There are bound to be mixed opinions about the planned supermarket. Responses from our members on this issue have been limited, but those who have commented have all been against the idea of a second supermarket, mainly because of the perceived adverse effect on other businesses in the town. At the meeting on 14th June, councillors discussed the problem of the reduced footfall in John Street and there is concern that a second supermarket on Salt Lake will do nothing to reverse this trend, especially as it will be placed away from the town centre. As it is, a number of shops in John Street have recently closed or are due for closure. However, this is not a simple matter and it is recognised that many of our members would welcome the additional choice and competition that a second supermarket will bring to the town.
It is shameful that BCBC councillors are so lacking in vision that they regard Porthcawl as a town which will only attract a ‘budget’ hotel which, we understand, is to be sited on the present car parking area at the end of Dock Street. This indicates a real lack of confidence in the town. Surely, if there is to be a hotel, it needs to be more upmarket, most preferably with conference facilities. The future of the Harlequin building seems to be dependent on the building of this hotel. What will happen to the Harlequin building if the hotel doesn’t materialize?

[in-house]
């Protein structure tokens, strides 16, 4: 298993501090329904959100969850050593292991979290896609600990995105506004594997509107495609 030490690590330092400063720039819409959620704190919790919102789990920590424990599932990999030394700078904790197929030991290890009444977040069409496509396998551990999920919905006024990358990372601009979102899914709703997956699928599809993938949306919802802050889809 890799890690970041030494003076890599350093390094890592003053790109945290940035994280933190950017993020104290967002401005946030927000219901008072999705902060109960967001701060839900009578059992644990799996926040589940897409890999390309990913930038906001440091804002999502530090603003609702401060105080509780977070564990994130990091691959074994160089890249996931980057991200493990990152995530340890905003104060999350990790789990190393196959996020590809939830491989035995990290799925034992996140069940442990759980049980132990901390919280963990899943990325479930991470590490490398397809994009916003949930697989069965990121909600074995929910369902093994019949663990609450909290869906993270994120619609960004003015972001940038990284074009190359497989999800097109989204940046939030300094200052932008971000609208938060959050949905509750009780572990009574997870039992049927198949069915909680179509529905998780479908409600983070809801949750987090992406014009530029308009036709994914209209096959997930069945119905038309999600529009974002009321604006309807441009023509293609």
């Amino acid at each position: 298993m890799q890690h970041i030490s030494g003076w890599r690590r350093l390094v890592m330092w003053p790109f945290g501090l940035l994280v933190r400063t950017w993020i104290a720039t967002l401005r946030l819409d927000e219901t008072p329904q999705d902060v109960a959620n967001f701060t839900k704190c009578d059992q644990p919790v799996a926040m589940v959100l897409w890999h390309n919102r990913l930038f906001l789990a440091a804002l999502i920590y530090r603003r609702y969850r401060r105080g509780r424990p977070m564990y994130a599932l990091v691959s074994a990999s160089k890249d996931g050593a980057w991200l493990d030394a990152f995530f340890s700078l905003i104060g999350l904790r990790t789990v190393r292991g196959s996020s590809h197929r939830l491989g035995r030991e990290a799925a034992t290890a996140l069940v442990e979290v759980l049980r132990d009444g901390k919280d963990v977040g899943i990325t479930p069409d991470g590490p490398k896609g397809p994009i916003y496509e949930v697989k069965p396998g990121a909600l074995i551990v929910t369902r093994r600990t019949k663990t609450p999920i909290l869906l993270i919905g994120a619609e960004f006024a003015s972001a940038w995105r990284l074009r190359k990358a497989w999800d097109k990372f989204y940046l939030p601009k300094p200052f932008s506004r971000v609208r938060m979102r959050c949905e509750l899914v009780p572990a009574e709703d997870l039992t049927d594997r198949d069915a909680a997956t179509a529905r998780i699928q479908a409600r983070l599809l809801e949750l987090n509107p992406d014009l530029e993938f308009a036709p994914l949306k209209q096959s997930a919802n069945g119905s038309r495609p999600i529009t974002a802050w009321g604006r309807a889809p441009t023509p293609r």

Councillor Charles Smith also mentioned the possibility of building a second, boutique hotel. According to the report on in the Gazette, there is a proposal to build this hotel on the former Dunraven Flats and Glamorgan Holiday Home sites which would certainly make good use of that unsightly area and, presumably, would not take up any precious car parking spaces. At the meeting on 14th June, Councillor Smith seemed to suggest that the building of this second hotel will be dependent on some form of assurance that the Royal Porthcawl Golf Club will attract regular important competitions. How such an assurance can be obtained is unclear.
The proposal to build 4 or 5 storey blocks of flats on Salt Lake is beyond words, especially as the Society has been advised by a local estate agent that these would not be easy to sell The Society had hoped that, with the Evans families out of the equation, BCBC would come up with improved plans for Salt Lake car park but our hopes have been dashed. Again, according to the report in the Gazette, Councillor Smith has stated that housing to be built behind the supermarket is likely to be ‘quite dense’. It would be useful if we could see a map showing exactly where the housing is to be built.